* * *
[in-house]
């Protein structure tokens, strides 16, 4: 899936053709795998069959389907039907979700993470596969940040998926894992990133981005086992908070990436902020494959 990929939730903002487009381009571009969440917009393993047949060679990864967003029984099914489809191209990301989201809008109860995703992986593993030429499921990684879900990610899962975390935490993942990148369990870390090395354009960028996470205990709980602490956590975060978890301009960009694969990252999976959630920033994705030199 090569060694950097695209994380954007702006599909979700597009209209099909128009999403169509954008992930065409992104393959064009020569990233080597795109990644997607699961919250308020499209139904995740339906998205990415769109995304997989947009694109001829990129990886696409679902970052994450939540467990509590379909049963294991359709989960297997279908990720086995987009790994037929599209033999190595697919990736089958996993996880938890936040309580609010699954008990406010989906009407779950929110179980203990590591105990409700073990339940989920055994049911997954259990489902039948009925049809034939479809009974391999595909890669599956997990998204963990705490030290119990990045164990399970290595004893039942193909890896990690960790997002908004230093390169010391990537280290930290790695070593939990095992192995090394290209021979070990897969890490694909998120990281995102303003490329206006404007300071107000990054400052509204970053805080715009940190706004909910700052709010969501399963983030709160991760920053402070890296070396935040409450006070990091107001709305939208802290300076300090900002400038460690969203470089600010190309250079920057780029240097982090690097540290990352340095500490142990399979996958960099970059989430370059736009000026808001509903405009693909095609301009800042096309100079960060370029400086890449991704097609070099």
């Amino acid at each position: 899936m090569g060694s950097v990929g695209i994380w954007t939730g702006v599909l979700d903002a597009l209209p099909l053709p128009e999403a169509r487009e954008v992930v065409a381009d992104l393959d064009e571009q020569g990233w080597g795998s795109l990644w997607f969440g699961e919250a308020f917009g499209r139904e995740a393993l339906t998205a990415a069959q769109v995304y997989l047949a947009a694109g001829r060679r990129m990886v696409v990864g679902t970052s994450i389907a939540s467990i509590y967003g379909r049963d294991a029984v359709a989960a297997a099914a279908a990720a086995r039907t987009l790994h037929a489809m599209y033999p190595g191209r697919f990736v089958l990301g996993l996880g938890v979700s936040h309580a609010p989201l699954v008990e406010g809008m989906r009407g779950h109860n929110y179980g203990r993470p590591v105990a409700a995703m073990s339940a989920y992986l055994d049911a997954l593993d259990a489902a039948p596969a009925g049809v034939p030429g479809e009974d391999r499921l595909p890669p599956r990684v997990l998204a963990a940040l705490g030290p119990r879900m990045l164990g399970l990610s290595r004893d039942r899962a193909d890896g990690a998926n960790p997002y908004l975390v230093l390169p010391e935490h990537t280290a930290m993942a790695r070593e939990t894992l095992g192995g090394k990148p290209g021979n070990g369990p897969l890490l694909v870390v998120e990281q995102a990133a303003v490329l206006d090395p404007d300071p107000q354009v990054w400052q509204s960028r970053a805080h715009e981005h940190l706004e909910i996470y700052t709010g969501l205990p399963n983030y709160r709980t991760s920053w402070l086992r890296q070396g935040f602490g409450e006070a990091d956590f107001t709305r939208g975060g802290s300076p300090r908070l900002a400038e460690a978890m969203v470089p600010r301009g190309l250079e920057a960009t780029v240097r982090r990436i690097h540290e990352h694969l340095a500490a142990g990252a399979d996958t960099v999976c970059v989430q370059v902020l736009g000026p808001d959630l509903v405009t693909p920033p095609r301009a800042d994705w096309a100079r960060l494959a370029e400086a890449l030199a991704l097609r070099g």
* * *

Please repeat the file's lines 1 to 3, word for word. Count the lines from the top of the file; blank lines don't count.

[in-house]
């Protein structure tokens, strides 16, 4: 899936053709795998069959389907039907979700993470596969940040998926894992990133981005086992908070990436902020494959 990929939730903002487009381009571009969440917009393993047949060679990864967003029984099914489809191209990301989201809008109860995703992986593993030429499921990684879900990610899962975390935490993942990148369990870390090395354009960028996470205990709980602490956590975060978890301009960009694969990252999976959630920033994705030199 090569060694950097695209994380954007702006599909979700597009209209099909128009999403169509954008992930065409992104393959064009020569990233080597795109990644997607699961919250308020499209139904995740339906998205990415769109995304997989947009694109001829990129990886696409679902970052994450939540467990509590379909049963294991359709989960297997279908990720086995987009790994037929599209033999190595697919990736089958996993996880938890936040309580609010699954008990406010989906009407779950929110179980203990590591105990409700073990339940989920055994049911997954259990489902039948009925049809034939479809009974391999595909890669599956997990998204963990705490030290119990990045164990399970290595004893039942193909890896990690960790997002908004230093390169010391990537280290930290790695070593939990095992192995090394290209021979070990897969890490694909998120990281995102303003490329206006404007300071107000990054400052509204970053805080715009940190706004909910700052709010969501399963983030709160991760920053402070890296070396935040409450006070990091107001709305939208802290300076300090900002400038460690969203470089600010190309250079920057780029240097982090690097540290990352340095500490142990399979996958960099970059989430370059736009000026808001509903405009693909095609301009800042096309100079960060370029400086890449991704097609070099």
């Amino acid at each position: 899936m090569g060694s950097v990929g695209i994380w954007t939730g702006v599909l979700d903002a597009l209209p099909l053709p128009e999403a169509r487009e954008v992930v065409a381009d992104l393959d064009e571009q020569g990233w080597g795998s795109l990644w997607f969440g699961e919250a308020f917009g499209r139904e995740a393993l339906t998205a990415a069959q769109v995304y997989l047949a947009a694109g001829r060679r990129m990886v696409v990864g679902t970052s994450i389907a939540s467990i509590y967003g379909r049963d294991a029984v359709a989960a297997a099914a279908a990720a086995r039907t987009l790994h037929a489809m599209y033999p190595g191209r697919f990736v089958l990301g996993l996880g938890v979700s936040h309580a609010p989201l699954v008990e406010g809008m989906r009407g779950h109860n929110y179980g203990r993470p590591v105990a409700a995703m073990s339940a989920y992986l055994d049911a997954l593993d259990a489902a039948p596969a009925g049809v034939p030429g479809e009974d391999r499921l595909p890669p599956r990684v997990l998204a963990a940040l705490g030290p119990r879900m990045l164990g399970l990610s290595r004893d039942r899962a193909d890896g990690a998926n960790p997002y908004l975390v230093l390169p010391e935490h990537t280290a930290m993942a790695r070593e939990t894992l095992g192995g090394k990148p290209g021979n070990g369990p897969l890490l694909v870390v998120e990281q995102a990133a303003v490329l206006d090395p404007d300071p107000q354009v990054w400052q509204s960028r970053a805080h715009e981005h940190l706004e909910i996470y700052t709010g969501l205990p399963n983030y709160r709980t991760s920053w402070l086992r890296q070396g935040f602490g409450e006070a990091d956590f107001t709305r939208g975060g802290s300076p300090r908070l900002a400038e460690a978890m969203v470089p600010r301009g190309l250079e920057a960009t780029v240097r982090r990436i690097h540290e990352h694969l340095a500490a142990g990252a399979d996958t960099v999976c970059v989430q370059v902020l736009g000026p808001d959630l509903v405009t693909p920033p095609r301009a800042d994705w096309a100079r960060l494959a370029e400086a890449l030199a991704l097609r070099g």